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High value, but less affordable?

For the first time ever, Madison and Dane County property values are greater than the city and county of Milwaukee. But are those high values creating a local affordability gap that we’ll come to regret?

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Earlier this month, the Wisconsin Department of Revenue released figures that showed, for the first time in state history, total property values in Madison and in Dane County have topped those in the city and county of Milwaukee.

“For generations, Milwaukee could boast of being Wisconsin’s biggest city and produce the numbers to back up its claim,” notes the Wisconsin Policy Forum in its report, A Tale of Two Cities (and Counties). “Even today, the city counts more than twice the residents and economic output of Madison, the next largest city in the state. Madison, however, is growing much faster than its neighbor to the east and new state figures on property values highlight that decades-long trend.”

Early data for 2018 shows total property valued at $28.7 billion in the city of Madison and $65 billion in Dane County, which eclipses the $28.3 billion in property in the city of Milwaukee and $64.1 billion in Milwaukee County. Comparatively, in 1988, property values in both the city and county of Milwaukee stood at $12 billion and $23 billion, more than double the values in Madison ($5.3 billion) and Dane County ($10.4 billion), according to the Policy Forum report.

“The state figures measure equalized property values, which are calculated to ensure that the tax burden is distributed fairly among taxpayers living in different municipalities within a county, technical college, or school district,” the report states. “The 2018 numbers are preliminary and could still change, but the long-term trends are clear: Dane County’s equalized value has increased nearly three times faster than Milwaukee’s over the past 30 years, rising 526% to Milwaukee County’s 178%.”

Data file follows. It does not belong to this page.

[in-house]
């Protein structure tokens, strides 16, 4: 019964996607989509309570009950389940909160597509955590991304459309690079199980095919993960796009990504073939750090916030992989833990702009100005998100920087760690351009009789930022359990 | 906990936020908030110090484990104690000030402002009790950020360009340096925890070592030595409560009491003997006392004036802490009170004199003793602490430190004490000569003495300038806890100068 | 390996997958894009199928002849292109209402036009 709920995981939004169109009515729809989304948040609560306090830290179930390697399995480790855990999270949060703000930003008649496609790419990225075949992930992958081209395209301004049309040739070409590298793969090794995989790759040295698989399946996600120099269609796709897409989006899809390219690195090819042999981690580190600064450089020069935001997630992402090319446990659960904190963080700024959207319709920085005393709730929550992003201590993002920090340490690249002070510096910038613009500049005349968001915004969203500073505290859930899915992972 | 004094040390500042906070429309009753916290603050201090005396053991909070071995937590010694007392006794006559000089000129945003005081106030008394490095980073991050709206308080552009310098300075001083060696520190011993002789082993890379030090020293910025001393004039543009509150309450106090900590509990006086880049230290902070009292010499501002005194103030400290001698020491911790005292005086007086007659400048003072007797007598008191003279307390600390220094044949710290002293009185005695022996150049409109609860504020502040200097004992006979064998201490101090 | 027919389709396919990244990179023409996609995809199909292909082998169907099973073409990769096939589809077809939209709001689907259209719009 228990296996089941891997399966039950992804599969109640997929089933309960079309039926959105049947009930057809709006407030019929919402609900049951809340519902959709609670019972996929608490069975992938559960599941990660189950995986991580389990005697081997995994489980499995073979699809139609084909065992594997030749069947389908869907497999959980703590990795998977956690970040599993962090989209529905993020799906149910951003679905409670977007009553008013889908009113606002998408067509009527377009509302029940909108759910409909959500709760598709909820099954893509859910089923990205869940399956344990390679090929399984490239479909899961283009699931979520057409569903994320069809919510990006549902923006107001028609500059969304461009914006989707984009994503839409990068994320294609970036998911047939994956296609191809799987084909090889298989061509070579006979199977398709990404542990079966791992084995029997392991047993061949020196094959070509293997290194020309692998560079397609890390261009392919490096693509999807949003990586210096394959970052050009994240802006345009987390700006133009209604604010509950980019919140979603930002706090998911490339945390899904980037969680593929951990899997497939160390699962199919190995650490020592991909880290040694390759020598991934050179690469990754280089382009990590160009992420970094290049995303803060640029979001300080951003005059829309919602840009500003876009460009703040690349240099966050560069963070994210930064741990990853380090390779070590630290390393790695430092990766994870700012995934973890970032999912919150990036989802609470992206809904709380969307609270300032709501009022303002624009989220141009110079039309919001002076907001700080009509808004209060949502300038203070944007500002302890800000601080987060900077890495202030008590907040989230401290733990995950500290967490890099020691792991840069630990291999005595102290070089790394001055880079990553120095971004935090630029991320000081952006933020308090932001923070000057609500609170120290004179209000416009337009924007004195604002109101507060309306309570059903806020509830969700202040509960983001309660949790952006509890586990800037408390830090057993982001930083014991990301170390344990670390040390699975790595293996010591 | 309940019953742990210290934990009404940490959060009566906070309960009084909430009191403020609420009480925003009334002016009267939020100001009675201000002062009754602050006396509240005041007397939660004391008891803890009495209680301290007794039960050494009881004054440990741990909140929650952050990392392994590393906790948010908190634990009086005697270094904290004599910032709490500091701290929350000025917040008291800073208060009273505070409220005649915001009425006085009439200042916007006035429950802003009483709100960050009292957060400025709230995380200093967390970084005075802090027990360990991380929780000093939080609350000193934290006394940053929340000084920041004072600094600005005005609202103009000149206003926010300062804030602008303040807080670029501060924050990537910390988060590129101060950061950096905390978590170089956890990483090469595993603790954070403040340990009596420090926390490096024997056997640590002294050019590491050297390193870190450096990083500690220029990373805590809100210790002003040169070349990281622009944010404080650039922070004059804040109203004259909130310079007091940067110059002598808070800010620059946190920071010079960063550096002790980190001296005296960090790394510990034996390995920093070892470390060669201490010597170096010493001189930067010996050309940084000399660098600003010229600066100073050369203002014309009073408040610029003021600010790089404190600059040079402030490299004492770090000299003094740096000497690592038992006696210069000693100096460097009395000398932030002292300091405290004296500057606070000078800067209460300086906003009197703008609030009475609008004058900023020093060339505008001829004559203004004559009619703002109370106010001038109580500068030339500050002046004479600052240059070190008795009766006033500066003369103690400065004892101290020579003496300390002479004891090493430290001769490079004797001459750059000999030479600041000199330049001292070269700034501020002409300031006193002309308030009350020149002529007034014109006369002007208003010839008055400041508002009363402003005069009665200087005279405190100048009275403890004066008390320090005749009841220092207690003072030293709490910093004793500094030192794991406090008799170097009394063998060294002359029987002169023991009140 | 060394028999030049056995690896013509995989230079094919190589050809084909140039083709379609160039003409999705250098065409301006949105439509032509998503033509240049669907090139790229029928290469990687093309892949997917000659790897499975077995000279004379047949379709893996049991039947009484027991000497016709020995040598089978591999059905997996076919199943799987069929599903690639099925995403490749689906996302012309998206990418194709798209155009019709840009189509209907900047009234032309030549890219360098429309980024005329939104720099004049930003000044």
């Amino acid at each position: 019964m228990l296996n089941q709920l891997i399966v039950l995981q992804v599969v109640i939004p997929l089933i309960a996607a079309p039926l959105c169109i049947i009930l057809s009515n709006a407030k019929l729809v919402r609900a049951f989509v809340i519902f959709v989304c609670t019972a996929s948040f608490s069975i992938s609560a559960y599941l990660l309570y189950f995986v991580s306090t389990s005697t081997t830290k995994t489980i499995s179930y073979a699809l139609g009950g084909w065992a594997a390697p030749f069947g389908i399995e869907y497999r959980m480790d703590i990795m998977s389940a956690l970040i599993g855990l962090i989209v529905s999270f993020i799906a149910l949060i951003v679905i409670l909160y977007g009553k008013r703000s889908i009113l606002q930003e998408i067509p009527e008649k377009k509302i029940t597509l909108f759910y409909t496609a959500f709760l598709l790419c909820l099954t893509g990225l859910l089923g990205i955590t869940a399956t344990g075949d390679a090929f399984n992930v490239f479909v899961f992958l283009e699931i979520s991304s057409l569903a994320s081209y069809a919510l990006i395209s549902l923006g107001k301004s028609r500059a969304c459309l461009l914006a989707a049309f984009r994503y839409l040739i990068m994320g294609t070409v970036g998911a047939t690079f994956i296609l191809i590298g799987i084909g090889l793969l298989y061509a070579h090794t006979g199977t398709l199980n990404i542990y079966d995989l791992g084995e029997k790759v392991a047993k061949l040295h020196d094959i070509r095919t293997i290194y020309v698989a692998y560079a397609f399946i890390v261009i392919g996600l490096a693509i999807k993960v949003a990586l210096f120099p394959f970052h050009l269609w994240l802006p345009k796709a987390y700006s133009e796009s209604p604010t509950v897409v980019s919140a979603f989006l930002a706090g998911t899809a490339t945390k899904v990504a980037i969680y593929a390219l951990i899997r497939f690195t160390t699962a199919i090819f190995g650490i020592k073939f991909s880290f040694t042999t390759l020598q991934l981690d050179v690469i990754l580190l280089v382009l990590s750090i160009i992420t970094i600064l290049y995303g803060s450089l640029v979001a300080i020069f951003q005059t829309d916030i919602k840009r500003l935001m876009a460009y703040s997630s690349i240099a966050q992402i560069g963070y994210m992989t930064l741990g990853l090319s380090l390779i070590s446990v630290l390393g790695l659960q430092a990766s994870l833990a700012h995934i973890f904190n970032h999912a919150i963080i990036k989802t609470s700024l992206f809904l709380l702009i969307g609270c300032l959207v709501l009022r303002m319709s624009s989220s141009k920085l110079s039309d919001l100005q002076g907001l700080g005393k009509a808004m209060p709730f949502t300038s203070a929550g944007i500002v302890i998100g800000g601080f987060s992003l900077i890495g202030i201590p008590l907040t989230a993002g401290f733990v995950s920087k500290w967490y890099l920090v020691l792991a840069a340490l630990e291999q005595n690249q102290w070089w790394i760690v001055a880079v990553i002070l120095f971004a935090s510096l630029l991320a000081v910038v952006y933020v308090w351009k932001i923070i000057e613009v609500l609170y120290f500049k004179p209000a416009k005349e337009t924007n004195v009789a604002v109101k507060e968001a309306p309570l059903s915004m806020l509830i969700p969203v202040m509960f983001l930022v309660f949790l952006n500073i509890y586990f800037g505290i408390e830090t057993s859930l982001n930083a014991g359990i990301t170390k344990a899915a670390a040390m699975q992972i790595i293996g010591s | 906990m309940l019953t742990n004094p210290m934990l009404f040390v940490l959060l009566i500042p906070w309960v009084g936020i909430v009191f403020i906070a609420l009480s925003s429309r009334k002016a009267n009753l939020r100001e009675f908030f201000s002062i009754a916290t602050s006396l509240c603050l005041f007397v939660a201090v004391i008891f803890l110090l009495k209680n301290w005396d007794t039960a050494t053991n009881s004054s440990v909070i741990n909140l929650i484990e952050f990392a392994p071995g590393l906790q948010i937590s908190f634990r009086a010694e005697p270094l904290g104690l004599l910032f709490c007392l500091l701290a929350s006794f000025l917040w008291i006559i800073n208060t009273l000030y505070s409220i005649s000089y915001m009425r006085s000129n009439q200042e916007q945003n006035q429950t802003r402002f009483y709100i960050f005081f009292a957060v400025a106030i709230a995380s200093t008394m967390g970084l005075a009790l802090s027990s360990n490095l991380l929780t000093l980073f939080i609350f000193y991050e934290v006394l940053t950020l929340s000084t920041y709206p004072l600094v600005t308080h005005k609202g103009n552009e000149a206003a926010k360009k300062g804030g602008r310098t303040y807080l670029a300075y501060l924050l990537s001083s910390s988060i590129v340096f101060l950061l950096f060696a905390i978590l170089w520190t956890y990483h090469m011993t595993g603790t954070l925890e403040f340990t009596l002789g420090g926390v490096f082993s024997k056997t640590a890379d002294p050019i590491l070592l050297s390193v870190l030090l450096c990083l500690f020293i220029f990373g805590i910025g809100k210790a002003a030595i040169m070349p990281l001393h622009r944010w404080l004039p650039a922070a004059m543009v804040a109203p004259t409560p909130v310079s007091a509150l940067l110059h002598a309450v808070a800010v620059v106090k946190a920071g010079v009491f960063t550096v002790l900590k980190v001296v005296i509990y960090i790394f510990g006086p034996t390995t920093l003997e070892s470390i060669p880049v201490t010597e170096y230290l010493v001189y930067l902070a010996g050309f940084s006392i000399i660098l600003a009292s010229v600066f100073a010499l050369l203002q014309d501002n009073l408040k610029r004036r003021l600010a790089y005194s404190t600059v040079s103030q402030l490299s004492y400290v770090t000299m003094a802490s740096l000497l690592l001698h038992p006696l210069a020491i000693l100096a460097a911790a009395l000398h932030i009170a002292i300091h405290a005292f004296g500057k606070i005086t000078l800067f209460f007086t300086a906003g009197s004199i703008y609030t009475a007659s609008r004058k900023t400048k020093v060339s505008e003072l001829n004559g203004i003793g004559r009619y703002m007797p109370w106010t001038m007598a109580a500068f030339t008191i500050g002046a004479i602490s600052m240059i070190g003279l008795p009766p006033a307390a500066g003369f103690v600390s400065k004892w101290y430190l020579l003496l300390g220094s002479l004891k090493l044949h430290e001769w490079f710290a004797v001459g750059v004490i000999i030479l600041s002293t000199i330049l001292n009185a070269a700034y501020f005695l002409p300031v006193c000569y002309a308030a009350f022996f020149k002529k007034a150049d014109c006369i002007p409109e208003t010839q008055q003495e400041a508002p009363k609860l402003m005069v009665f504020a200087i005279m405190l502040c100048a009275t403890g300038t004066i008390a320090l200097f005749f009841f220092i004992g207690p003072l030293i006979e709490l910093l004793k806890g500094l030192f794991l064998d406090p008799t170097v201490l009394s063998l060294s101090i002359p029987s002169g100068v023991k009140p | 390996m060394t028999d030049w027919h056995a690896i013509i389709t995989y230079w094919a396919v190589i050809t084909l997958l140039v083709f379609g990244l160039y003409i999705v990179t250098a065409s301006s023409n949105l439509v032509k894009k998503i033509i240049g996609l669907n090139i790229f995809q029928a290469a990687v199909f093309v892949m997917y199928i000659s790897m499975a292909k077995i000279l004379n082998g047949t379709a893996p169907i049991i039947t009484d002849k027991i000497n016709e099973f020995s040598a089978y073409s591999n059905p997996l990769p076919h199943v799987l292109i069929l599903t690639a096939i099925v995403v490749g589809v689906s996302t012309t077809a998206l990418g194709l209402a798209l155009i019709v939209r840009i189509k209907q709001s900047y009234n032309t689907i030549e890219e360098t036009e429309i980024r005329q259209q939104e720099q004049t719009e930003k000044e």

The Policy Forum report indicates that from 1988 to 2008, property values increased about twice as fast in Madison and Dane County as they did in the city and county of Milwaukee. In particular, the Great Recession hit Milwaukee hard, with a jump in foreclosures and property values topping out at $32.3 billion in 2008 and then decreasing 19.5% to $26 billion in 2015. Milwaukee County reached its low point two years prior in 2013 but followed a similar pattern, and property values have not yet recovered in either the city or the county.

Since 2013, Milwaukee County’s equalized values have increased only 12.1% and are still 6.1% below pre-recession levels, while the city of Milwaukee has fared even worse, with overall property values increasing less and remaining about 12% lower than in 2008.

The recession’s impact was felt less strongly in Madison and Dane County, and the recovery has been stronger. Values rose until 2009, then hit bottom in 2012. During that period, equalized values in Madison decreased just 6.2%, from $23.1 billion to $21.7 billion; values in Dane County dropped slightly less.

Since then, values have more than recovered, states the Policy Forum report. “Property values in Madison have risen 32.4% from the low point of the recession and now total 24.2% more than their pre-recession peak. Dane County values have taken a similar path. Much of that growth has come from residential properties, which account for about two-thirds of total values. Coming out of the recession, residential values increased nearly three times as fast in both Madison and Dane County as they did in the city and county of Milwaukee. Commercial and manufacturing property values also rose more quickly in Madison and Dane County.”

Affordability, low-income options remain a concern

“Anywhere you look, there is new construction, both residential and commercial,” notes Grant Smith, a realtor with Madison-based Free Agent Realty. “Madison and Dane County housing values have appreciated, which reflects the strong economics in the area. Population growth, along with low, new single-family construction starts, are contributing factors. Price appreciation has been particularly strong in the lower end. Homes in the lower price points continue to sell quickly.”

Smith says the local Greater Madison real estate market should continue to ride high, as many of the obstacles to an upward property value growth trend have been removed.

“Cycles have always occurred in real estate, but the same conditions that led to the Great Recession do not currently exist,” explains Smith. “We do not have significant speculative inventory being built, which contributed to the last recession. Also, banks have revised the lending practices that previously led to abuse, eliminating subprime loans and ensuring borrowers are approved for payments they can afford.”

(Continued)

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